As reported in these pages, the latest round of consolidation activity has a different look to it than in the 1990s. There’s more competition with an influx of private equity money this time. It remains to be seen if it will continue to drive prices paid, or whether it is just elevating expectations to levels where brain cells are starved of logic.
Either way, there are more options today for consolidators to achieve scale and buy market share. There even appears to be a new attempt on the roll-up concept, the popular and mostly unsuccessful consolidation vehicle in the 1990s.
As a result, we are seeing more creative options today for owners to position the company for either short- or long-term exit strategies. That’s why it was interesting to come across a slightly different exit strategy, as detailed in the lead article of this issue.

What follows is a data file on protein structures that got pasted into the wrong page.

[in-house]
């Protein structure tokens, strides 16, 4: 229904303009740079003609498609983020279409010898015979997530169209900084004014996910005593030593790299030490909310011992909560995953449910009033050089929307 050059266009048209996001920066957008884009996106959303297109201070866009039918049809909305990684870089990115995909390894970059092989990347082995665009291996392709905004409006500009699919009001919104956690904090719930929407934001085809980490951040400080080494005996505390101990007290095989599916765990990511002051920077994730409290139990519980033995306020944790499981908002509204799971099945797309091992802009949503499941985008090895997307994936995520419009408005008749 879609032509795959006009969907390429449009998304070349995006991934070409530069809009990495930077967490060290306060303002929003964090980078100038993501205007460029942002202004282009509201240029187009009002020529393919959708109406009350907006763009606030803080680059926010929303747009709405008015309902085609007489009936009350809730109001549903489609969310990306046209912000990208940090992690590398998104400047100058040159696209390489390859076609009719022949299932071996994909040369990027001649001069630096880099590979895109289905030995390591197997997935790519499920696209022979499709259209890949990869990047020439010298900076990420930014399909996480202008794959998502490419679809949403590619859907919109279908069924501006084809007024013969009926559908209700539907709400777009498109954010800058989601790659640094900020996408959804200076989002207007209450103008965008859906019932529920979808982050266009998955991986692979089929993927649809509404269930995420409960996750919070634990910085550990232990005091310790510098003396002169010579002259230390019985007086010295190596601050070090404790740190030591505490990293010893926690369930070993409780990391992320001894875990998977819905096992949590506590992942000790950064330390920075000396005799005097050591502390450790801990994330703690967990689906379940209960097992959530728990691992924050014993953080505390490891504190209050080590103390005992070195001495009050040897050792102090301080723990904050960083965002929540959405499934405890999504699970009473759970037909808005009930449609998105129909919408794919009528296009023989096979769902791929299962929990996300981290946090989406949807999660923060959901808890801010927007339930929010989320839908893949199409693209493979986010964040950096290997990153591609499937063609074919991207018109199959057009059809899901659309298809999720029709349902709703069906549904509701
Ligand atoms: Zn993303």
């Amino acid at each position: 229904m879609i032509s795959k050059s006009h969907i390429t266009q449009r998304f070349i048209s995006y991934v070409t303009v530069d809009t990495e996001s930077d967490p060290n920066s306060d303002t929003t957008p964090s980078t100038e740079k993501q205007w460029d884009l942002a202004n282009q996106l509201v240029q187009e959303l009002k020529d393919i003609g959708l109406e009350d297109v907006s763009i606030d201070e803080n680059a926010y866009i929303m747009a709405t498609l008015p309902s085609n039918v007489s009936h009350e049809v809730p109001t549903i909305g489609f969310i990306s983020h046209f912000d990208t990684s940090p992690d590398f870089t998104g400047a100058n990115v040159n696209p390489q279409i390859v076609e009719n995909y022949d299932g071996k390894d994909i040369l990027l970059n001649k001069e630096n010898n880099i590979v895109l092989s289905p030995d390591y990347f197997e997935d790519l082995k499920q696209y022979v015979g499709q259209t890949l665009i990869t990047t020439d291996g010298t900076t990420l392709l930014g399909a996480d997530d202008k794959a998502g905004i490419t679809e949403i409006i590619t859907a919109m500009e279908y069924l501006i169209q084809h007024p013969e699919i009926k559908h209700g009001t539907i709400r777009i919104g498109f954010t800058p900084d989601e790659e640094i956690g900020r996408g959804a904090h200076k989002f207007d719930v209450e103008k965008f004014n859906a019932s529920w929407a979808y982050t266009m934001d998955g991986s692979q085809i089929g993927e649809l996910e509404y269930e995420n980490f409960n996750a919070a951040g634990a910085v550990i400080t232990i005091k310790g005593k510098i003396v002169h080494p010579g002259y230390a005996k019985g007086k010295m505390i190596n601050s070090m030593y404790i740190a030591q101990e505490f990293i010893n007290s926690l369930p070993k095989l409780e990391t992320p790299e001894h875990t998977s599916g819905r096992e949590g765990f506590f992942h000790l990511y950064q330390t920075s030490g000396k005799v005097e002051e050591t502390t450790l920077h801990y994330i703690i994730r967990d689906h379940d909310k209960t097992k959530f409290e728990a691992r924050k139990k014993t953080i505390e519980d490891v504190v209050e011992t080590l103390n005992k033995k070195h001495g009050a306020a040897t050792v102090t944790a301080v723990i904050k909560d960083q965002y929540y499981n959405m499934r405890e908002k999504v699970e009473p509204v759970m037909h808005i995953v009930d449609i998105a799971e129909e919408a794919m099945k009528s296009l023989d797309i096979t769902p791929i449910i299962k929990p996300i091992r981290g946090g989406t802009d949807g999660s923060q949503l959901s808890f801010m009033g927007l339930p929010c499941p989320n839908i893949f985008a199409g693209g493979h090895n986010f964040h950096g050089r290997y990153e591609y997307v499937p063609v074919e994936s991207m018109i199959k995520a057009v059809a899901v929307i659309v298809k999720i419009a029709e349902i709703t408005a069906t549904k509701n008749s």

Bringing in a minority investor matched the needs of OneSource Distributors, an electrical distributor in Southern California. But there were other elements that had to align to make it a win-win. Will we see more deals like this? It’s likely as more capital flowing into distribution markets whether by larger strategic or financial buyers puts increasing pressure on the mid-sized and niche distributors to find a way to fund growth to compete, rather than sell out at the right time.
Creative, entrepreneurial distributors will find ways to increase and shift their value in local markets to stay competitive. Customers will continue to outsource functions and create stronger relationships with distributors who can provide specific, high-value services. The history of consolidation in distribution has shown there is a lot more involved in achieving long-term success than piles of money to invest.